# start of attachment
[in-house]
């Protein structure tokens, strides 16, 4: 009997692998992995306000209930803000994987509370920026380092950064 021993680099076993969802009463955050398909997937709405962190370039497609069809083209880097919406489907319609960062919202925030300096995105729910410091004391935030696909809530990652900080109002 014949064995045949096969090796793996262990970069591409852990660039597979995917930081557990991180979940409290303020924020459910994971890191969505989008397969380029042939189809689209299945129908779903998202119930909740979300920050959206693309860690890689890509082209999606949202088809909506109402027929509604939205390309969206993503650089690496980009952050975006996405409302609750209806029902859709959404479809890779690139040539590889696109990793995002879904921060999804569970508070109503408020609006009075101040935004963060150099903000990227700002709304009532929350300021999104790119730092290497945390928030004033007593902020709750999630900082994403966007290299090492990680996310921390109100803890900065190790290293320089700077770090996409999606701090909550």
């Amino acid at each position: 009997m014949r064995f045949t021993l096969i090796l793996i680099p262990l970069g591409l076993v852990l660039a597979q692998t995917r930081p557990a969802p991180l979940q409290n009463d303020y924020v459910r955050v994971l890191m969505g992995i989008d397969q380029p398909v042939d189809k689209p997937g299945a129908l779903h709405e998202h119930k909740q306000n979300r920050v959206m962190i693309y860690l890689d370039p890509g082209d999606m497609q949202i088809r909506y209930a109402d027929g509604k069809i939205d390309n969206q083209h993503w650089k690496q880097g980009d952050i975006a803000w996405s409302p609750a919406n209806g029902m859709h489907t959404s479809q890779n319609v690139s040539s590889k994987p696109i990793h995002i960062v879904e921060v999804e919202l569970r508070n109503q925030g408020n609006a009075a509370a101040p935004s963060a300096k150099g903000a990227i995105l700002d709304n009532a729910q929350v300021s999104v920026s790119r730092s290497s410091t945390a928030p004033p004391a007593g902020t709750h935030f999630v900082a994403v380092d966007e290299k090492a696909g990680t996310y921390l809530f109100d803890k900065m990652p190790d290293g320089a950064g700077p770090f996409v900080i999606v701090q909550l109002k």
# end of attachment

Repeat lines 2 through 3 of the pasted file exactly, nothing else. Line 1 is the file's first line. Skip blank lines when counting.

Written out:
């Protein structure tokens, strides 16, 4: 009997692998992995306000209930803000994987509370920026380092950064 021993680099076993969802009463955050398909997937709405962190370039497609069809083209880097919406489907319609960062919202925030300096995105729910410091004391935030696909809530990652900080109002 014949064995045949096969090796793996262990970069591409852990660039597979995917930081557990991180979940409290303020924020459910994971890191969505989008397969380029042939189809689209299945129908779903998202119930909740979300920050959206693309860690890689890509082209999606949202088809909506109402027929509604939205390309969206993503650089690496980009952050975006996405409302609750209806029902859709959404479809890779690139040539590889696109990793995002879904921060999804569970508070109503408020609006009075101040935004963060150099903000990227700002709304009532929350300021999104790119730092290497945390928030004033007593902020709750999630900082994403966007290299090492990680996310921390109100803890900065190790290293320089700077770090996409999606701090909550």
């Amino acid at each position: 009997m014949r064995f045949t021993l096969i090796l793996i680099p262990l970069g591409l076993v852990l660039a597979q692998t995917r930081p557990a969802p991180l979940q409290n009463d303020y924020v459910r955050v994971l890191m969505g992995i989008d397969q380029p398909v042939d189809k689209p997937g299945a129908l779903h709405e998202h119930k909740q306000n979300r920050v959206m962190i693309y860690l890689d370039p890509g082209d999606m497609q949202i088809r909506y209930a109402d027929g509604k069809i939205d390309n969206q083209h993503w650089k690496q880097g980009d952050i975006a803000w996405s409302p609750a919406n209806g029902m859709h489907t959404s479809q890779n319609v690139s040539s590889k994987p696109i990793h995002i960062v879904e921060v999804e919202l569970r508070n109503q925030g408020n609006a009075a509370a101040p935004s963060a300096k150099g903000a990227i995105l700002d709304n009532a729910q929350v300021s999104v920026s790119r730092s290497s410091t945390a928030p004033p004391a007593g902020t709750h935030f999630v900082a994403v380092d966007e290299k090492a696909g990680t996310y921390l809530f109100d803890k900065m990652p190790d290293g320089a950064g700077p770090f996409v900080i999606v701090q909550l109002k």